Teacher’s role





Student’s role







Individually/by the group




Presentation tools, note making







At a conference such as this on e-learning, it seems obvious to show the research related peer-to-peer learning (in the top right-hand corner) in relation to the remaining ways of learning. A research process, however, often includes the entire room of knowledge (Table according to SRI Consulting).


The researchers personal information

The dramatic impact of the new technologies on the distribution of information is being particularly felt in research. The new developments provide enormous potential benefits for the scientific information chain and hence for the progress of science.

The amount of information today is overwhelming. In the early years the amount of information could be easily overlooked - in 1472 the library at Queens' College in Cambridge, England, had precisely 199 books. At that time people could claim with some plausibility to have read every important book ever written.

Today there are in libraries approximately 60-80 million books. The amount of information on the Internet is estimated to be around 3-10 billion pages. All of these areas are constantly growing/developing.

A saying is therefore, the right information just in time. In order to meet this goal, a personal selection of the information available is therefore imperative.

A wide range of alert-services is already available, which can be confirmed by this author, as his mailbox similar to what is true for many other information-craving individuals is gradually being filled with newsletters he has signed up for (Europemedia - in the following an example of ‘best practice’ is stated in parenthesis and with URL stated in the bibliography).

The principal of this is true, it is also certain, however, that the future will bring more specifically developed services with very fine-meshed bibliographical subject headings - and people to assess the resources.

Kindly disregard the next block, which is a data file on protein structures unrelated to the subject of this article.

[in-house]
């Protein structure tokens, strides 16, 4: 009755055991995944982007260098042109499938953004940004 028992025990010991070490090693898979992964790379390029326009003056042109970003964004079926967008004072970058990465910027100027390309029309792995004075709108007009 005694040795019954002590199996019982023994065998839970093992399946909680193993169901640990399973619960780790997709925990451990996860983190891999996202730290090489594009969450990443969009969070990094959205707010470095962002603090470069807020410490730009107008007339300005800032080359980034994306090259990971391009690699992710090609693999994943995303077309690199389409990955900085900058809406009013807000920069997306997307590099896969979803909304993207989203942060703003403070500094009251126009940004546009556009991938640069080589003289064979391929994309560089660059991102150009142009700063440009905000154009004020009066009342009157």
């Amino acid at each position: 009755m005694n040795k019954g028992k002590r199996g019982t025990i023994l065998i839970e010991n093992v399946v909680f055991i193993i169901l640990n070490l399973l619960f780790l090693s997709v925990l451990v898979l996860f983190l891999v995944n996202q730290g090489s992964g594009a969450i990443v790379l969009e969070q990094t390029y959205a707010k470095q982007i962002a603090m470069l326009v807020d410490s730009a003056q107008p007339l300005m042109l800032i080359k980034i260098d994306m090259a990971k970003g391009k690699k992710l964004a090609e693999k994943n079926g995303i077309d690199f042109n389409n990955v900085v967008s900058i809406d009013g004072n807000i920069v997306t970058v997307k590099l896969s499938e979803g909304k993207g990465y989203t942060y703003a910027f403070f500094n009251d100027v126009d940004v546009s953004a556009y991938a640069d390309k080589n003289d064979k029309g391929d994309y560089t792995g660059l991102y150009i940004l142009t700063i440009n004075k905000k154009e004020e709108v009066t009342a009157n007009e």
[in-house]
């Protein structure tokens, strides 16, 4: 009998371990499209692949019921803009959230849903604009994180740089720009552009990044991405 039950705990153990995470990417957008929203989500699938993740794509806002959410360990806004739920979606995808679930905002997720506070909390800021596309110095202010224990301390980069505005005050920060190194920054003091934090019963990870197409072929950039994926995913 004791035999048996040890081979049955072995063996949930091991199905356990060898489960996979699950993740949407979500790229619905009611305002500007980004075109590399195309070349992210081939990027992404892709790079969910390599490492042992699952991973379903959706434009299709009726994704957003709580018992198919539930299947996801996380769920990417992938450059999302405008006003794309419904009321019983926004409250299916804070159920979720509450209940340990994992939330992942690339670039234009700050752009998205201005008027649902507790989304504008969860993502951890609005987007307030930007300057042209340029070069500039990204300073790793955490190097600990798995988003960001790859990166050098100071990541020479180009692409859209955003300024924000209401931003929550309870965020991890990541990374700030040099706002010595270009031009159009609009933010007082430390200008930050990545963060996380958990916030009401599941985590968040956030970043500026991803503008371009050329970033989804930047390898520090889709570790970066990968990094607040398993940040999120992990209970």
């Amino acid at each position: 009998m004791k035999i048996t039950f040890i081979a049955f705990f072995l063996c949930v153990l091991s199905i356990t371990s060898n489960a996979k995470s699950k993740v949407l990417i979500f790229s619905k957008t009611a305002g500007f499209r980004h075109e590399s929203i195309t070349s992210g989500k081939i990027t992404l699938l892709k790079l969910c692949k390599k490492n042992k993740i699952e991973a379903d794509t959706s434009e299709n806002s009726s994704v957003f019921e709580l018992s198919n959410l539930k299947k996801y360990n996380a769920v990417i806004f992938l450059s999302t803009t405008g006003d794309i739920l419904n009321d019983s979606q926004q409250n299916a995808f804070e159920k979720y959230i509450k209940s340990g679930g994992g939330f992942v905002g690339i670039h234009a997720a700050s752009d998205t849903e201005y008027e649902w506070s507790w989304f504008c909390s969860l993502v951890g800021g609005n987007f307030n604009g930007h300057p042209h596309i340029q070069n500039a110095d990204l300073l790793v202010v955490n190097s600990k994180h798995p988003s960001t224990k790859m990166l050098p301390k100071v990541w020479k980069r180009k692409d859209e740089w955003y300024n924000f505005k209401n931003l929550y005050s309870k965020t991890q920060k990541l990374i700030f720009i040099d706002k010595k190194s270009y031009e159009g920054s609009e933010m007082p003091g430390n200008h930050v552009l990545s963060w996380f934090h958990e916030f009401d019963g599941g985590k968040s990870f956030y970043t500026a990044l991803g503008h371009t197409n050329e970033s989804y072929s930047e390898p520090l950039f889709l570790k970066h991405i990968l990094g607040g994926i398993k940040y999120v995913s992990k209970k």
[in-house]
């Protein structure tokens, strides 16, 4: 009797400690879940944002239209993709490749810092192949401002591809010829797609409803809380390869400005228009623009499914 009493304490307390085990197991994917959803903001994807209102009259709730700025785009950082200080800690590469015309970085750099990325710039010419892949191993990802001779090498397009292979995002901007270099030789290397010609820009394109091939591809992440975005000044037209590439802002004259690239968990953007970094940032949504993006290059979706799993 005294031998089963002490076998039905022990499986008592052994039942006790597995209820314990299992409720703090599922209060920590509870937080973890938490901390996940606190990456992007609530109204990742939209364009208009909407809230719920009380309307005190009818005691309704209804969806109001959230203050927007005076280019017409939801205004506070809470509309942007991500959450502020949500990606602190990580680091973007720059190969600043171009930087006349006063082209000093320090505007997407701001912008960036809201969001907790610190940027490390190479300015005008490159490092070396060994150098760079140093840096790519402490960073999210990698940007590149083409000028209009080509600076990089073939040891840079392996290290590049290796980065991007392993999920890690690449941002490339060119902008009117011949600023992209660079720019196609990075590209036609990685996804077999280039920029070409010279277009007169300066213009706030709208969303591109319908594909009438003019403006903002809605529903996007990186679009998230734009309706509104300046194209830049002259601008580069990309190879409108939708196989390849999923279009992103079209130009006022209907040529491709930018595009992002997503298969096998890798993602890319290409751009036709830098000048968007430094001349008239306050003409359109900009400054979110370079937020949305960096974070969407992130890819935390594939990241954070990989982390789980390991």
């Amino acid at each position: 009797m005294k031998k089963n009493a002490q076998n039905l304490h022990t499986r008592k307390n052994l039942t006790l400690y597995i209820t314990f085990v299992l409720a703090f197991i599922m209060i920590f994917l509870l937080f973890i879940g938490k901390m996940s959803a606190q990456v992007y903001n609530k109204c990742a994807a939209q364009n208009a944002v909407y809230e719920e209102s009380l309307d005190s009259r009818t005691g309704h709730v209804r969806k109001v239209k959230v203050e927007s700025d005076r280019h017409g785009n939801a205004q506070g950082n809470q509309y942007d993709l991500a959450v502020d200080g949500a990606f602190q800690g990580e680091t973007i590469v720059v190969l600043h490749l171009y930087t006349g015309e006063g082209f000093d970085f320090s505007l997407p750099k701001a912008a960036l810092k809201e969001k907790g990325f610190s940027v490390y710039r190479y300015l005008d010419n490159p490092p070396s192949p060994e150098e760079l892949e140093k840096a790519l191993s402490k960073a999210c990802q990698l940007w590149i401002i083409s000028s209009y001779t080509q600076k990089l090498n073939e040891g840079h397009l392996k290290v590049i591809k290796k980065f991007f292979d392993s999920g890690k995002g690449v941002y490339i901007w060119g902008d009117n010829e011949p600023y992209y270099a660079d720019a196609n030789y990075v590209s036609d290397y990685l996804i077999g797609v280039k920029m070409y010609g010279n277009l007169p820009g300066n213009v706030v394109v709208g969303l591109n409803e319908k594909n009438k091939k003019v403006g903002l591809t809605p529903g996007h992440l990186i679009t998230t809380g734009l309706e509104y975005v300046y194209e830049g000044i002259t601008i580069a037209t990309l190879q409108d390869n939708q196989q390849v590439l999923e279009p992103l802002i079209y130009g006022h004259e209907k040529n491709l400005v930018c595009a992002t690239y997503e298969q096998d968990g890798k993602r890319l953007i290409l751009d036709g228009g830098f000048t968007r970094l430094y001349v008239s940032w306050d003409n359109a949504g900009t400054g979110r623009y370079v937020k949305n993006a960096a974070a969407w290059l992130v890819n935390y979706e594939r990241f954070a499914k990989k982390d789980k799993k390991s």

The same principal must of course be true for all sites on the Internet. The pieces of information contributing to ‘information overload’ should be made invisible here; the reader must receive selected, precise information instead. The method has been developed through Costumer Relationship Management and used in commerce. The behaviour of consumers is analysed through data processing in order to observe their expected desires and preferences. It is this method, which ensures that regular customers with Amazon.com are recommended books with similar subjects and in the areas where they have bought books before. This is almost certainly a facility the academic world will adapt in the future.

The needle in the haystack

The most efficient search-engine at present is Google. It is quite impressive, what its more than 10.000 computers together can accomplish. It is understandable that the company shows the time for searching - it is something of a miracle that more than 2 billion pages can be seeped through in 0,08 seconds.

A search-engine is an amazing tool - especially if users teach themselves to search the net for information in an efficient and precise manner, the needle in the haystack may be found.